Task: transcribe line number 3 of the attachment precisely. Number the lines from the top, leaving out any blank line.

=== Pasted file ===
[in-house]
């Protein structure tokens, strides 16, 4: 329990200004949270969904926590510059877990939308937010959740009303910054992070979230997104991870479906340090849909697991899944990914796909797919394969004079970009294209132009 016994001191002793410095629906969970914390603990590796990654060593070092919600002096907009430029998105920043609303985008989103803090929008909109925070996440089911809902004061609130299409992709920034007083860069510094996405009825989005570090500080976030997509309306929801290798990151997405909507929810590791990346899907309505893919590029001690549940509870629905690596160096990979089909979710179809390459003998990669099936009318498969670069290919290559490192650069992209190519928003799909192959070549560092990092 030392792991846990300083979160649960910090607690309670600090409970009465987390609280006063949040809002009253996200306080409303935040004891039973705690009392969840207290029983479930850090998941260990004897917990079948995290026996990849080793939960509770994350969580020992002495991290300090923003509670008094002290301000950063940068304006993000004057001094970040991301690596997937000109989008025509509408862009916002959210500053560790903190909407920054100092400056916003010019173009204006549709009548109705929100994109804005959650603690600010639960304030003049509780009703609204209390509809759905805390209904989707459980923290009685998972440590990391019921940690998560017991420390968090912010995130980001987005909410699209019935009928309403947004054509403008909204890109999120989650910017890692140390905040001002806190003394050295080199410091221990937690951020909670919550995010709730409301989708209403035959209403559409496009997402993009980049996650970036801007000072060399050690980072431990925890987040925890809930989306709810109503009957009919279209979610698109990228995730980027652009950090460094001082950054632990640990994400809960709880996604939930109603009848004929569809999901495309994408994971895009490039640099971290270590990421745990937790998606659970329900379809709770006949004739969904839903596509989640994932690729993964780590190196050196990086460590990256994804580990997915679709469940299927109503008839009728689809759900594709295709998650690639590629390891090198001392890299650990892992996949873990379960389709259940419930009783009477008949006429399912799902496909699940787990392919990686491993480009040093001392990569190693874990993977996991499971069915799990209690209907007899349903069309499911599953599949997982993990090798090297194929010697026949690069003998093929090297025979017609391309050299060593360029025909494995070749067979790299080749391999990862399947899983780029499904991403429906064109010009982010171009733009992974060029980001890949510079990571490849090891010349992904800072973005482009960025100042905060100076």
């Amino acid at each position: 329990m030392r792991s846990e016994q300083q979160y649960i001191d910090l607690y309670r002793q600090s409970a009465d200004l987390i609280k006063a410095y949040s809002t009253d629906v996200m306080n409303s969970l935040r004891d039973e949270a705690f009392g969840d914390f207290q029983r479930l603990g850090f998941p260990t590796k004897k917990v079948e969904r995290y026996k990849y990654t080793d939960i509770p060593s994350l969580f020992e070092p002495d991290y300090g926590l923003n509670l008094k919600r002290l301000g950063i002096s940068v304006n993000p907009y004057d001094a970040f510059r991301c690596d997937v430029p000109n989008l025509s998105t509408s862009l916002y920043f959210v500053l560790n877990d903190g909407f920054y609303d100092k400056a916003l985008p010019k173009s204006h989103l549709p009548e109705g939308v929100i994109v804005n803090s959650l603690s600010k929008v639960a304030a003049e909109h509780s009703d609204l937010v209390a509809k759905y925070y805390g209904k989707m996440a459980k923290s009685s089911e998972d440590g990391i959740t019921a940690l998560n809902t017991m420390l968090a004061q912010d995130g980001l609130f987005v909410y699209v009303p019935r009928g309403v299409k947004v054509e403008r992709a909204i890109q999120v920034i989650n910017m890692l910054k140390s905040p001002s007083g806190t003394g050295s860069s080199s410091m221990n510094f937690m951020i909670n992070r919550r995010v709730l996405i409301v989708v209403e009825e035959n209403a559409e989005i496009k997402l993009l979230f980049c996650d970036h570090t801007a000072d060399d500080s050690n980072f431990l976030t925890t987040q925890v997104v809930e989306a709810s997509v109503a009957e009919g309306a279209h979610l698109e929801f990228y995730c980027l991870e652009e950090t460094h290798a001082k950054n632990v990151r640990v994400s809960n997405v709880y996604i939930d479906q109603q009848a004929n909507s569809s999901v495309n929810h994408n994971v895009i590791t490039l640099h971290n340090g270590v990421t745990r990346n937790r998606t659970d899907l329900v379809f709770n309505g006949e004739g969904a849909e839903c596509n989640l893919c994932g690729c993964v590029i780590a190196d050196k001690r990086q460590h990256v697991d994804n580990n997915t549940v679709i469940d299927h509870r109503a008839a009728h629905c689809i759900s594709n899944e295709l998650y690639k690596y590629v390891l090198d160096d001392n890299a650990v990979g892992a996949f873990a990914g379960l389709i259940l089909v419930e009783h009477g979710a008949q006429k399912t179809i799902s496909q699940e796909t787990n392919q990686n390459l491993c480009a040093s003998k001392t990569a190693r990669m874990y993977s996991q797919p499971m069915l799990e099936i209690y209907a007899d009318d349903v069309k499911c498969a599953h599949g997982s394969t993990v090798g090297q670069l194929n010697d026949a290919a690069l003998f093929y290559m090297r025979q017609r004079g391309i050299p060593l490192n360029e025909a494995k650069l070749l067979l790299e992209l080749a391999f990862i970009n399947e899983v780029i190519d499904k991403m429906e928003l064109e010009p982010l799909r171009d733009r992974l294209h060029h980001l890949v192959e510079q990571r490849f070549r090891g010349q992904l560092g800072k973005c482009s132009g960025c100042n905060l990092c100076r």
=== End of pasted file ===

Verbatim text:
């Amino acid at each position: 329990m030392r792991s846990e016994q300083q979160y649960i001191d910090l607690y309670r002793q600090s409970a009465d200004l987390i609280k006063a410095y949040s809002t009253d629906v996200m306080n409303s969970l935040r004891d039973e949270a705690f009392g969840d914390f207290q029983r479930l603990g850090f998941p260990t590796k004897k917990v079948e969904r995290y026996k990849y990654t080793d939960i509770p060593s994350l969580f020992e070092p002495d991290y300090g926590l923003n509670l008094k919600r002290l301000g950063i002096s940068v304006n993000p907009y004057d001094a970040f510059r991301c690596d997937v430029p000109n989008l025509s998105t509408s862009l916002y920043f959210v500053l560790n877990d903190g909407f920054y609303d100092k400056a916003l985008p010019k173009s204006h989103l549709p009548e109705g939308v929100i994109v804005n803090s959650l603690s600010k929008v639960a304030a003049e909109h509780s009703d609204l937010v209390a509809k759905y925070y805390g209904k989707m996440a459980k923290s009685s089911e998972d440590g990391i959740t019921a940690l998560n809902t017991m420390l968090a004061q912010d995130g980001l609130f987005v909410y699209v009303p019935r009928g309403v299409k947004v054509e403008r992709a909204i890109q999120v920034i989650n910017m890692l910054k140390s905040p001002s007083g806190t003394g050295s860069s080199s410091m221990n510094f937690m951020i909670n992070r919550r995010v709730l996405i409301v989708v209403e009825e035959n209403a559409e989005i496009k997402l993009l979230f980049c996650d970036h570090t801007a000072d060399d500080s050690n980072f431990l976030t925890t987040q925890v997104v809930e989306a709810s997509v109503a009957e009919g309306a279209h979610l698109e929801f990228y995730c980027l991870e652009e950090t460094h290798a001082k950054n632990v990151r640990v994400s809960n997405v709880y996604i939930d479906q109603q009848a004929n909507s569809s999901v495309n929810h994408n994971v895009i590791t490039l640099h971290n340090g270590v990421t745990r990346n937790r998606t659970d899907l329900v379809f709770n309505g006949e004739g969904a849909e839903c596509n989640l893919c994932g690729c993964v590029i780590a190196d050196k001690r990086q460590h990256v697991d994804n580990n997915t549940v679709i469940d299927h509870r109503a008839a009728h629905c689809i759900s594709n899944e295709l998650y690639k690596y590629v390891l090198d160096d001392n890299a650990v990979g892992a996949f873990a990914g379960l389709i259940l089909v419930e009783h009477g979710a008949q006429k399912t179809i799902s496909q699940e796909t787990n392919q990686n390459l491993c480009a040093s003998k001392t990569a190693r990669m874990y993977s996991q797919p499971m069915l799990e099936i209690y209907a007899d009318d349903v069309k499911c498969a599953h599949g997982s394969t993990v090798g090297q670069l194929n010697d026949a290919a690069l003998f093929y290559m090297r025979q017609r004079g391309i050299p060593l490192n360029e025909a494995k650069l070749l067979l790299e992209l080749a391999f990862i970009n399947e899983v780029i190519d499904k991403m429906e928003l064109e010009p982010l799909r171009d733009r992974l294209h060029h980001l890949v192959e510079q990571r490849f070549r090891g010349q992904l560092g800072k973005c482009s132009g960025c100042n905060l990092c100076r």